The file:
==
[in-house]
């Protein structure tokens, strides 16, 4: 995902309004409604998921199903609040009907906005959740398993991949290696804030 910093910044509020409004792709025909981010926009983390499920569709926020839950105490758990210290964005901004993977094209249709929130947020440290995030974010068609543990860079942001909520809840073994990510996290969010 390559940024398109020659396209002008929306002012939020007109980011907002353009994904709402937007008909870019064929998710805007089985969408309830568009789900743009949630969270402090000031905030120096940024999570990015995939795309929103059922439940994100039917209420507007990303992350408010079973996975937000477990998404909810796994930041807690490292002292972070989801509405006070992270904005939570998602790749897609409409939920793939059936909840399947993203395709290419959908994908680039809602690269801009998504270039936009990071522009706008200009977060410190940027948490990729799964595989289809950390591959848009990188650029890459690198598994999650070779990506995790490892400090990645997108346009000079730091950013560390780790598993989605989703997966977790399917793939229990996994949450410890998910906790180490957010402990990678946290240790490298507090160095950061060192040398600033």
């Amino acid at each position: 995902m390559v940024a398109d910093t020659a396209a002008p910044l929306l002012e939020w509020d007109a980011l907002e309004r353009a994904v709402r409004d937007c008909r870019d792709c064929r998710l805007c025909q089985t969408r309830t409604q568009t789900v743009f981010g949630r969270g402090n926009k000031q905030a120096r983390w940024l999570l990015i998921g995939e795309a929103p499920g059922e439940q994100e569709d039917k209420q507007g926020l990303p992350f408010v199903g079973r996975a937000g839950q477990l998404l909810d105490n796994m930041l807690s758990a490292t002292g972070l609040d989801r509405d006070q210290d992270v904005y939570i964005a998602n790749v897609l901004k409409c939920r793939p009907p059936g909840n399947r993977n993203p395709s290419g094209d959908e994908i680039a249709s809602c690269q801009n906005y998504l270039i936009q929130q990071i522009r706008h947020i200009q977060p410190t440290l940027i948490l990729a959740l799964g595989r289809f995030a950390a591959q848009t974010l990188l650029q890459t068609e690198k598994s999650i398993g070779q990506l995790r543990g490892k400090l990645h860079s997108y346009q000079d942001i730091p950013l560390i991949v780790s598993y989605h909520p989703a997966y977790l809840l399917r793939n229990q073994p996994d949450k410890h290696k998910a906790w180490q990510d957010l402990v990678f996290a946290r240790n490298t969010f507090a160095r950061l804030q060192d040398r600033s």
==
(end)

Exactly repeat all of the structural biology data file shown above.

[in-house]
């Protein structure tokens, strides 16, 4: 995902309004409604998921199903609040009907906005959740398993991949290696804030 910093910044509020409004792709025909981010926009983390499920569709926020839950105490758990210290964005901004993977094209249709929130947020440290995030974010068609543990860079942001909520809840073994990510996290969010 390559940024398109020659396209002008929306002012939020007109980011907002353009994904709402937007008909870019064929998710805007089985969408309830568009789900743009949630969270402090000031905030120096940024999570990015995939795309929103059922439940994100039917209420507007990303992350408010079973996975937000477990998404909810796994930041807690490292002292972070989801509405006070992270904005939570998602790749897609409409939920793939059936909840399947993203395709290419959908994908680039809602690269801009998504270039936009990071522009706008200009977060410190940027948490990729799964595989289809950390591959848009990188650029890459690198598994999650070779990506995790490892400090990645997108346009000079730091950013560390780790598993989605989703997966977790399917793939229990996994949450410890998910906790180490957010402990990678946290240790490298507090160095950061060192040398600033």
């Amino acid at each position: 995902m390559v940024a398109d910093t020659a396209a002008p910044l929306l002012e939020w509020d007109a980011l907002e309004r353009a994904v709402r409004d937007c008909r870019d792709c064929r998710l805007c025909q089985t969408r309830t409604q568009t789900v743009f981010g949630r969270g402090n926009k000031q905030a120096r983390w940024l999570l990015i998921g995939e795309a929103p499920g059922e439940q994100e569709d039917k209420q507007g926020l990303p992350f408010v199903g079973r996975a937000g839950q477990l998404l909810d105490n796994m930041l807690s758990a490292t002292g972070l609040d989801r509405d006070q210290d992270v904005y939570i964005a998602n790749v897609l901004k409409c939920r793939p009907p059936g909840n399947r993977n993203p395709s290419g094209d959908e994908i680039a249709s809602c690269q801009n906005y998504l270039i936009q929130q990071i522009r706008h947020i200009q977060p410190t440290l940027i948490l990729a959740l799964g595989r289809f995030a950390a591959q848009t974010l990188l650029q890459t068609e690198k598994s999650i398993g070779q990506l995790r543990g490892k400090l990645h860079s997108y346009q000079d942001i730091p950013l560390i991949v780790s598993y989605h909520p989703a997966y977790l809840l399917r793939n229990q073994p996994d949450k410890h290696k998910a906790w180490q990510d957010l402990v990678f996290a946290r240790n490298t969010f507090a160095r950061l804030q060192d040398r600033s």